Energized and breathless, I am catching up from last week’s Bucks Lehigh Edusummit at Southern Lehigh High School. It was a great two day affair where local educational leaders gathered to discuss teaching and learning with an educational technology flair. If you look up the hashtag, #bles14, you’ll find some gems to take back to your school this year.
Although the first day of the conference had some pretty good sessions and presentations, I was more pleased with the opportunity to connect with fellow educators and leaders I have befriended over the last several years. To be honest, that’s what happens when members of your PLN attend a conference…you are more interested in connecting with them than attending the conference activities! An additional bonus was seeing some fellow Bethlehem educators attend #bles14 this year!
The keynote presentations at this year’s Edusummit were particularly thought provoking. In fact, they distilled a few concepts that have been rolling around in my head this past year as I have eased back into working with teachers at Bethlehem ASD.
The first keynote was Ted Hasselbring‘s talk about how kids learn. Since his research has been instrumental in the development of the Read180 and System 44 computer intervention programs, he has a lot of data to back up his claims. His talk infused the science of learning with tips on how to “do it right” in the classroom. I gleaned some basics including the 7+- 2 rule and chunking of information. But the takeaway for me from his keynote was:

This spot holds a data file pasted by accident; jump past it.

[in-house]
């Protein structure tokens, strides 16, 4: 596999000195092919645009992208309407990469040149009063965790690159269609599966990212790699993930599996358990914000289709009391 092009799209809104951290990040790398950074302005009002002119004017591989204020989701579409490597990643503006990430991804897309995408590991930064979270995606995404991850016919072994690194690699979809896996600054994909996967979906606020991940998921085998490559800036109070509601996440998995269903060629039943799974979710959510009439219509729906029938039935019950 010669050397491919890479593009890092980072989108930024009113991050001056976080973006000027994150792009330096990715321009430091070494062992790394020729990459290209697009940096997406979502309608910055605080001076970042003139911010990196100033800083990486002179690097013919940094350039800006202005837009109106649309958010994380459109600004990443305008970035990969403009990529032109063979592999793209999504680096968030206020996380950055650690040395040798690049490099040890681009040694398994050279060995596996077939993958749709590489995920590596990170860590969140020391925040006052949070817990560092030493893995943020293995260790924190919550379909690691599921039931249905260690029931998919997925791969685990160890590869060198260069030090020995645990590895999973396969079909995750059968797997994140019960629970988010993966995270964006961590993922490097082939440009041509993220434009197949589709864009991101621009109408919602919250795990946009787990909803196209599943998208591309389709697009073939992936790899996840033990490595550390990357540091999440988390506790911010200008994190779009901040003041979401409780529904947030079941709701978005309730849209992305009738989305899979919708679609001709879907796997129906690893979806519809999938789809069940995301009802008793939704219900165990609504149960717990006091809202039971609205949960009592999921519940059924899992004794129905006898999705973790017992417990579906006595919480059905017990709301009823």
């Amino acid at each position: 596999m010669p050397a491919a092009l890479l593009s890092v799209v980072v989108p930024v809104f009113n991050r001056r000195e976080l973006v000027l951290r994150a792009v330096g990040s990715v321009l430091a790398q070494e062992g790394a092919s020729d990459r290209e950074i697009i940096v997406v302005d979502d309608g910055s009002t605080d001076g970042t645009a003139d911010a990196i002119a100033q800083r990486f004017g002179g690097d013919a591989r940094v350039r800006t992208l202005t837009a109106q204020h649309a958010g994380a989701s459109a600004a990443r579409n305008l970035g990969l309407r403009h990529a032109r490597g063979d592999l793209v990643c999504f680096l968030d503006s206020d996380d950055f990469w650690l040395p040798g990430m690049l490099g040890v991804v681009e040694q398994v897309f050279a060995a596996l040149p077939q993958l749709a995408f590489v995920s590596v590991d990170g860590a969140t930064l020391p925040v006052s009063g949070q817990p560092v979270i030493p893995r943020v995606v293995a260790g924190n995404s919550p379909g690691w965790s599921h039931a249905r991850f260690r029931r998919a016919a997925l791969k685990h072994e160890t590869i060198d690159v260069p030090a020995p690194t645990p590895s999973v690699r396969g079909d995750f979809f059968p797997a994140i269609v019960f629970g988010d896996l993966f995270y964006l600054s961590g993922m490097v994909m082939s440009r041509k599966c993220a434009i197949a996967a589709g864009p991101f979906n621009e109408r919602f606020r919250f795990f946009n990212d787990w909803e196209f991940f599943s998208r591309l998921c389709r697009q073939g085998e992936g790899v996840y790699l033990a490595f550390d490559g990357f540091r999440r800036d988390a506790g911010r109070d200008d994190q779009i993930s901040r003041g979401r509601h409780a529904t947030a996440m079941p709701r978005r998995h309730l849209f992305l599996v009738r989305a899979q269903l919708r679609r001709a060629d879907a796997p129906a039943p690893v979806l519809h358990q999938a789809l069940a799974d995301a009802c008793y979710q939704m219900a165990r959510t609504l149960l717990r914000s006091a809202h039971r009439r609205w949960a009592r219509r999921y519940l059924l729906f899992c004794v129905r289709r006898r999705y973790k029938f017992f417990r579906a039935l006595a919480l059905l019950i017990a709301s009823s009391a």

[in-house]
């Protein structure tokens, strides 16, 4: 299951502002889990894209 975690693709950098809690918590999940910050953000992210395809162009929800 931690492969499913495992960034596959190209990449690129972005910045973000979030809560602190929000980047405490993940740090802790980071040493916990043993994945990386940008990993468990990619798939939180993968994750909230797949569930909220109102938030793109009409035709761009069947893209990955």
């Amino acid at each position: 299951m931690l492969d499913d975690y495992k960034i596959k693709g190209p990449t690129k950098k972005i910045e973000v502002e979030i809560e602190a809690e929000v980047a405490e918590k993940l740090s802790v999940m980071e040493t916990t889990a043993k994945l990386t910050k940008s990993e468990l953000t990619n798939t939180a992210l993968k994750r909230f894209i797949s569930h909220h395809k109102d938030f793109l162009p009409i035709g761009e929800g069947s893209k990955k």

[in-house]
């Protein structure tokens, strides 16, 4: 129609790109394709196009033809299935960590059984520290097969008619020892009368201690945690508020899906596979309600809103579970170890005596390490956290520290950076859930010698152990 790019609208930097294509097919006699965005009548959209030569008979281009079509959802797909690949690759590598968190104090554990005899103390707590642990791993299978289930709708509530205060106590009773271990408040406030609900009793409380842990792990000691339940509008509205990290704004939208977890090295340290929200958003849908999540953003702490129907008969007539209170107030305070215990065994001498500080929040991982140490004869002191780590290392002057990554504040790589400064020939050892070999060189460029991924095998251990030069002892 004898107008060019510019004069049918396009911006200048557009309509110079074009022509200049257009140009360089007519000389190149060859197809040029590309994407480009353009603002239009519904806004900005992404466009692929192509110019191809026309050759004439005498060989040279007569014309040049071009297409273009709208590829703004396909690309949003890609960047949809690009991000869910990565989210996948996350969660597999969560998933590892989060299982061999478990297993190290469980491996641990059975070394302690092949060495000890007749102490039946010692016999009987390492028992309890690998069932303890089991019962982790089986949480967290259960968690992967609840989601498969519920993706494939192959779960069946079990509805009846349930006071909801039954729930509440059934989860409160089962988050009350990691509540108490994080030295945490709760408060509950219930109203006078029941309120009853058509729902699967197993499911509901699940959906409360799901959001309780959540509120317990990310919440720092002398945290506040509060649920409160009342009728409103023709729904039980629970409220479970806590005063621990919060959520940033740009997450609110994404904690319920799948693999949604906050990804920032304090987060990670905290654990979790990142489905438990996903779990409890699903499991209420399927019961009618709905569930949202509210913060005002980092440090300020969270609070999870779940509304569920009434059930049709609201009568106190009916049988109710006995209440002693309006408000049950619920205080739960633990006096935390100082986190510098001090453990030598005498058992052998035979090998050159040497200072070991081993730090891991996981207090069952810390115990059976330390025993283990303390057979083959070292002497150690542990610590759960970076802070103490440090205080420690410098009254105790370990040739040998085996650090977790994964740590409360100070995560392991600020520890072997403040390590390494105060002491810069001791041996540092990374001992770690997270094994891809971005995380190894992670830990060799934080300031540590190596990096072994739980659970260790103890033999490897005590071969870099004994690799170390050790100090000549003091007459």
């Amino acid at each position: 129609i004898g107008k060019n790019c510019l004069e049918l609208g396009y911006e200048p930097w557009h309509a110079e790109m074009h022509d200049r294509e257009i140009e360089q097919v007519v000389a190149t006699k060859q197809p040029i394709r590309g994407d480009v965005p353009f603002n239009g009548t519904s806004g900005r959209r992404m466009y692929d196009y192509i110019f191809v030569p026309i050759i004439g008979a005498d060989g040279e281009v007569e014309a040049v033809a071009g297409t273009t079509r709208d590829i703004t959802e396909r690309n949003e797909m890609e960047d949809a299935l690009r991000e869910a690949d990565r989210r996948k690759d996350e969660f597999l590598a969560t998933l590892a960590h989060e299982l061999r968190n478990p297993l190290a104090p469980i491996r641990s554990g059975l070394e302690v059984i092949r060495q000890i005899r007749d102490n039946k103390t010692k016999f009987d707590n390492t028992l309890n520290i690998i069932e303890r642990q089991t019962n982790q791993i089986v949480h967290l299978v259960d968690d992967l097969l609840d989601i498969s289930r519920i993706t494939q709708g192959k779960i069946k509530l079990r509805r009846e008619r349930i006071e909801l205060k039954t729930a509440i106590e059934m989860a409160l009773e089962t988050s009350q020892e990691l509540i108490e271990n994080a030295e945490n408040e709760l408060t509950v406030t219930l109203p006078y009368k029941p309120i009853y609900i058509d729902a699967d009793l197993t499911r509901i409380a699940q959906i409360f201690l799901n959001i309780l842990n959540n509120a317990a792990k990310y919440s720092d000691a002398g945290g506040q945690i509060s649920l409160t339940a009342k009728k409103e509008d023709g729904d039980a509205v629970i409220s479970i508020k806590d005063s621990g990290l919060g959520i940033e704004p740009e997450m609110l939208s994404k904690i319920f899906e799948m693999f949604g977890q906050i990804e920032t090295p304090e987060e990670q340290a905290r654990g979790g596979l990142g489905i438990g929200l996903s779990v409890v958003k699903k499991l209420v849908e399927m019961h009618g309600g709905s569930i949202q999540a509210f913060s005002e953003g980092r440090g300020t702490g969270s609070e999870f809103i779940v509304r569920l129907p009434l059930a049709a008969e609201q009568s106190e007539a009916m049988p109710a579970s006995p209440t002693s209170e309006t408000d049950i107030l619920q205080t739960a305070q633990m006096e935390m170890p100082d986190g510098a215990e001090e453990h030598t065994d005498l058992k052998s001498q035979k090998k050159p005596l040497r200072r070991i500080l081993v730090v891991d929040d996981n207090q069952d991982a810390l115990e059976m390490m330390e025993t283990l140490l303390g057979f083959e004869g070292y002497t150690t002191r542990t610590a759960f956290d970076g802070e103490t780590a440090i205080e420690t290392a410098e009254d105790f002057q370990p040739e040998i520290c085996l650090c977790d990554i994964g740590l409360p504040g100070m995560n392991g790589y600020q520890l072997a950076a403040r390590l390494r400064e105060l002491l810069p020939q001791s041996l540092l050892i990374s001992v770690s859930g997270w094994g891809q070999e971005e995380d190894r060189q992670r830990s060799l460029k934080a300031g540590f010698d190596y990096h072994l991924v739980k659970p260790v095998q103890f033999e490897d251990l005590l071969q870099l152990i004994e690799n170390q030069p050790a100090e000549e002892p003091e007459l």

Realtime corrective feedback has a profound effect on learning.
How are we as educators giving students feedback? Are we losing this opportunity to make learning activities MEANINGFUL because we can’t get it together on HOW we want to give students feedback? This is where many teachers who use educational tools in their classroom get themselves in a tizzy. They want to use the tool of the week to give some type of feedback to kids. But it isn’t the same thing twice and more like a shot in the dark. In addition, we often stick with the same level and type of feedback instead of digging deeper into what will provide meaningful experiences. We need to choose corrective feedback tools that do the most for our kids and develop them as we start to understand how the instrument works and it is affecting performance. In addition, we need to coordinate on said tools as a learning community so we can learn from each other on how to effectively use them.
Now, if that wasn’t enough, the Dean Shareski’s keynote on the second day totally blew my mind. Check out my blog next week to see why!